Yes, you can replace subfloor under a wall, but it is difficult as it is trapped under the wall. It can be done, but you need patience and time if you don’t want to risk damaging the wall. Instead, remove part of the subfloor if you want to keep the wall. If you want to remove the entire subfloor under a wall, you will have two options. You can either remove the wall entirely and rebuild it after the replacement or go section by section and remove and replace a single part of the subfloor at a time. A safe width to remove at one go is 14 inches, representing the span between the adjacent joists.
Another factor to take into consideration is whether the wall is load-bearing. If it is a load-bearing wall, you will need to shore it up so it doesn’t collapse while replacing the subfloor. You may also need to create a brace underneath the joists for extra support when removing and replacing the subfloor under a load-bearing wall. Since it is somewhat tedious, we recommend contacting a professional if the subfloor under a load-bearing wall is damaged. Also, the subfloor underneath a load-bearing wall is under consistent pressure. So, if you suspect it is damaged, you should check it out quickly to avoid further damage to your home’s structure.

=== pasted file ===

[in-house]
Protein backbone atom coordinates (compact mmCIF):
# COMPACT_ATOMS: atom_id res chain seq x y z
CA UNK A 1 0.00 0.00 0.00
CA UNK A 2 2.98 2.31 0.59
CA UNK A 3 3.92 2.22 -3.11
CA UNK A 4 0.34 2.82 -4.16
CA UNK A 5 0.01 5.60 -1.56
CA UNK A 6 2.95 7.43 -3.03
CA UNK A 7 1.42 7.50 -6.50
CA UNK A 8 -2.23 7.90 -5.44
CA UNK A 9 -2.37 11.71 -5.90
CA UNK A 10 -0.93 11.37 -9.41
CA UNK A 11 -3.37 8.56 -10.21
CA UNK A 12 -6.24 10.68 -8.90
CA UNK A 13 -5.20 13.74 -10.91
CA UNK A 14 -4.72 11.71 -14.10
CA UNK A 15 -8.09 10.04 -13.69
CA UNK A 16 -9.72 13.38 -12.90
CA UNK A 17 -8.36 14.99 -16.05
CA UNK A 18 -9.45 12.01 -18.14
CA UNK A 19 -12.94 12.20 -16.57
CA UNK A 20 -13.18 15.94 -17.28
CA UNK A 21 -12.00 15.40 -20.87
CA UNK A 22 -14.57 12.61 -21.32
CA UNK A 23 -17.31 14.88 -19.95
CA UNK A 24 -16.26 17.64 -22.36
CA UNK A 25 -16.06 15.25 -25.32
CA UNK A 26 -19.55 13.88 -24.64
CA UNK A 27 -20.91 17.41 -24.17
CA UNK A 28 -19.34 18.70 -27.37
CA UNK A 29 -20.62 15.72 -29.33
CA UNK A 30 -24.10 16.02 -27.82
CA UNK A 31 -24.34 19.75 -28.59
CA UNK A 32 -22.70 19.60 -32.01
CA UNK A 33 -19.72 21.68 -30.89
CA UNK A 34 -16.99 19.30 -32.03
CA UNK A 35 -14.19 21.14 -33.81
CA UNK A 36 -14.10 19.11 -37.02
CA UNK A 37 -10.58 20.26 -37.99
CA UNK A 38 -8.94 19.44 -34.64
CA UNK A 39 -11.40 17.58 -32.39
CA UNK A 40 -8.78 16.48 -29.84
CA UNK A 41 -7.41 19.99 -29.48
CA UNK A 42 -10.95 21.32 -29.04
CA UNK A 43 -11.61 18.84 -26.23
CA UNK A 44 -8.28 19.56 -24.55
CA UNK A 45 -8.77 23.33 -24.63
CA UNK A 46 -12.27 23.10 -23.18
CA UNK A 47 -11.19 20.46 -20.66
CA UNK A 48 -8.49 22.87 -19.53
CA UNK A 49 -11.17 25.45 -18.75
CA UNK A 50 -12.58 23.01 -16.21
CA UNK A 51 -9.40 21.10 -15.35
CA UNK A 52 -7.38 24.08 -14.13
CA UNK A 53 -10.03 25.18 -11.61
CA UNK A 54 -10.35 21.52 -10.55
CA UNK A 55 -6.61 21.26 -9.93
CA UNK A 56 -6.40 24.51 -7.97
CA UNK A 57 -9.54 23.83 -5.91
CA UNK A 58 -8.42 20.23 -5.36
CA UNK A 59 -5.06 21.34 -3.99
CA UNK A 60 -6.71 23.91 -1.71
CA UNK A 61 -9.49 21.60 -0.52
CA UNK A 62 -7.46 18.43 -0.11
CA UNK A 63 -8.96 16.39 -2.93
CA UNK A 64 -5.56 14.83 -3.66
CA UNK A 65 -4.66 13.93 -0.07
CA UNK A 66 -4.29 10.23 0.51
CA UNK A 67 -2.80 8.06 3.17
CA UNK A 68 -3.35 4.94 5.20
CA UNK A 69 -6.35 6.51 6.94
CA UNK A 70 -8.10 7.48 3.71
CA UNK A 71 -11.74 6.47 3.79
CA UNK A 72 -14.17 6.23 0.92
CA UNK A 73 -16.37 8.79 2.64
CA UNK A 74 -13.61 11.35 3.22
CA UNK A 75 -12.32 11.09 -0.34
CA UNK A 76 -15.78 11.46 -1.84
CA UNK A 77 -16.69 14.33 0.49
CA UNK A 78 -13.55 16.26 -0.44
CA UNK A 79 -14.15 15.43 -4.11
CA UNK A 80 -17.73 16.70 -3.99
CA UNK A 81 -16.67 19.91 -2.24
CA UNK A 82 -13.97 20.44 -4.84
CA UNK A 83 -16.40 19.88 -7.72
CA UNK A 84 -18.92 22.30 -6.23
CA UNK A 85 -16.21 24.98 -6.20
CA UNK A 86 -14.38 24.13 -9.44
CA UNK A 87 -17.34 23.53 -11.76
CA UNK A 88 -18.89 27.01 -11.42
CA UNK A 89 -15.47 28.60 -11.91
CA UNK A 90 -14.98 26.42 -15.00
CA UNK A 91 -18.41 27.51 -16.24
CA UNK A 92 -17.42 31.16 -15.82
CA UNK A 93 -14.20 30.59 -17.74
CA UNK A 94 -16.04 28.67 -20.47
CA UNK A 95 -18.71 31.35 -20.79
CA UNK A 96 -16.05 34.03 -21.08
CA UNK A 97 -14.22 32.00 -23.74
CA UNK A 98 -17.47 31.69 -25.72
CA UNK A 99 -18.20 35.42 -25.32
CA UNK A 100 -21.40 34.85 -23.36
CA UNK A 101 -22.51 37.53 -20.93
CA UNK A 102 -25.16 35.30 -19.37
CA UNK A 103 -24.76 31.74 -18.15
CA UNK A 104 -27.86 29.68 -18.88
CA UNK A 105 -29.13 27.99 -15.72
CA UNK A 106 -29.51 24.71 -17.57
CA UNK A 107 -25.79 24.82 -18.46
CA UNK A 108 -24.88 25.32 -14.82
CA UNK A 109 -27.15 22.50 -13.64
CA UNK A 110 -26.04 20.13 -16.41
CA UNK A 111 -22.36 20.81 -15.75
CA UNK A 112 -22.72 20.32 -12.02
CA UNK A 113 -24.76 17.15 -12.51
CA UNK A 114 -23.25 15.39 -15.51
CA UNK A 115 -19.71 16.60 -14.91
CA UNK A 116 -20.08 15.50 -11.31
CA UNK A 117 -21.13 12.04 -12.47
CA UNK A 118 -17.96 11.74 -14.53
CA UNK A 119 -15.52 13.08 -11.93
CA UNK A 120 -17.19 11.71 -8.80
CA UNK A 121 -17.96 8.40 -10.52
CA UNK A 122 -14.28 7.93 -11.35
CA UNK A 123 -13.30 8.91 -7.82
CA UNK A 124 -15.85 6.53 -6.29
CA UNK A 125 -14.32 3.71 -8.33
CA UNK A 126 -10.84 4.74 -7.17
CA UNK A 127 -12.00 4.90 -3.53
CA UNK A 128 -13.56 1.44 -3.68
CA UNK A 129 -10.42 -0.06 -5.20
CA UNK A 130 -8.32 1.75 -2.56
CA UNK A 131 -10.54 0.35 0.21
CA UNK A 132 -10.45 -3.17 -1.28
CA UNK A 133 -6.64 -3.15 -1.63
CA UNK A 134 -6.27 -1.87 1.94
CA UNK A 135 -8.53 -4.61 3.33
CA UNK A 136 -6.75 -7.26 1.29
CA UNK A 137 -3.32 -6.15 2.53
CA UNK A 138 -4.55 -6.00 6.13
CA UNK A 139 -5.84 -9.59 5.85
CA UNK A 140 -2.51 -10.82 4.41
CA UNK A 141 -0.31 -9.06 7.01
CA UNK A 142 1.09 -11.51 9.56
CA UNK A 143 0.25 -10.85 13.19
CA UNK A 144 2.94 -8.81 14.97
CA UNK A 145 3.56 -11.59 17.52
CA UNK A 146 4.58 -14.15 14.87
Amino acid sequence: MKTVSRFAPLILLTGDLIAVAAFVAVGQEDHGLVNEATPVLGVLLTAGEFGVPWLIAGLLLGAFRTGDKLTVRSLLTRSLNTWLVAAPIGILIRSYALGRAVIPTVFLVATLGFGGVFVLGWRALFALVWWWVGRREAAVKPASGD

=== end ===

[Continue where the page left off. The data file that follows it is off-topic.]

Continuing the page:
Although replacing a subfloor under a wall is not a simple process, it can be done if you have the expertise and follow the step-by-step process precisely. But, of course, having the right tools and materials handy is also crucial. And if you are unsure, do not hesitate to contact an expert before taking on a major project such as replacing a subfloor under a wall.